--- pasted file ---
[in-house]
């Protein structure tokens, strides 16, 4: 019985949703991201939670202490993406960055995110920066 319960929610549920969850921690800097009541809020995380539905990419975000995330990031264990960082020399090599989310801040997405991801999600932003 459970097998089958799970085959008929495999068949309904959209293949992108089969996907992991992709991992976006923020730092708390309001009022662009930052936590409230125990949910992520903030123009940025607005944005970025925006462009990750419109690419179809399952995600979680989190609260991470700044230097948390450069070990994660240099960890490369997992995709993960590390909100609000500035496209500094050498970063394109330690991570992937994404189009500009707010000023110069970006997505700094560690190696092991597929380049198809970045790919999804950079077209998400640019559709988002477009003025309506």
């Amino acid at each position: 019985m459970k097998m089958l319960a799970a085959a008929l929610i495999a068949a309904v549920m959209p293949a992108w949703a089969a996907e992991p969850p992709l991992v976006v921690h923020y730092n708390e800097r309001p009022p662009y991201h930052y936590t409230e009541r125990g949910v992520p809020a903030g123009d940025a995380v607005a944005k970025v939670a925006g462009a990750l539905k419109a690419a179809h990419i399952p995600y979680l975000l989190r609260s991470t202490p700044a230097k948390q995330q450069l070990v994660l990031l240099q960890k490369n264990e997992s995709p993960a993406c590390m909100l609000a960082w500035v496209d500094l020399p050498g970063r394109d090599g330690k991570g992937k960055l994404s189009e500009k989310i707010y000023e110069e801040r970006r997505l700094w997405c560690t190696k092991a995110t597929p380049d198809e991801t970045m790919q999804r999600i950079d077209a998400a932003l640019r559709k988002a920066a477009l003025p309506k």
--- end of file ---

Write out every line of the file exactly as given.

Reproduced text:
[in-house]
């Protein structure tokens, strides 16, 4: 019985949703991201939670202490993406960055995110920066 319960929610549920969850921690800097009541809020995380539905990419975000995330990031264990960082020399090599989310801040997405991801999600932003 459970097998089958799970085959008929495999068949309904959209293949992108089969996907992991992709991992976006923020730092708390309001009022662009930052936590409230125990949910992520903030123009940025607005944005970025925006462009990750419109690419179809399952995600979680989190609260991470700044230097948390450069070990994660240099960890490369997992995709993960590390909100609000500035496209500094050498970063394109330690991570992937994404189009500009707010000023110069970006997505700094560690190696092991597929380049198809970045790919999804950079077209998400640019559709988002477009003025309506």
């Amino acid at each position: 019985m459970k097998m089958l319960a799970a085959a008929l929610i495999a068949a309904v549920m959209p293949a992108w949703a089969a996907e992991p969850p992709l991992v976006v921690h923020y730092n708390e800097r309001p009022p662009y991201h930052y936590t409230e009541r125990g949910v992520p809020a903030g123009d940025a995380v607005a944005k970025v939670a925006g462009a990750l539905k419109a690419a179809h990419i399952p995600y979680l975000l989190r609260s991470t202490p700044a230097k948390q995330q450069l070990v994660l990031l240099q960890k490369n264990e997992s995709p993960a993406c590390m909100l609000a960082w500035v496209d500094l020399p050498g970063r394109d090599g330690k991570g992937k960055l994404s189009e500009k989310i707010y000023e110069e801040r970006r997505l700094w997405c560690t190696k092991a995110t597929p380049d198809e991801t970045m790919q999804r999600i950079d077209a998400a932003l640019r559709k988002a920066a477009l003025p309506k």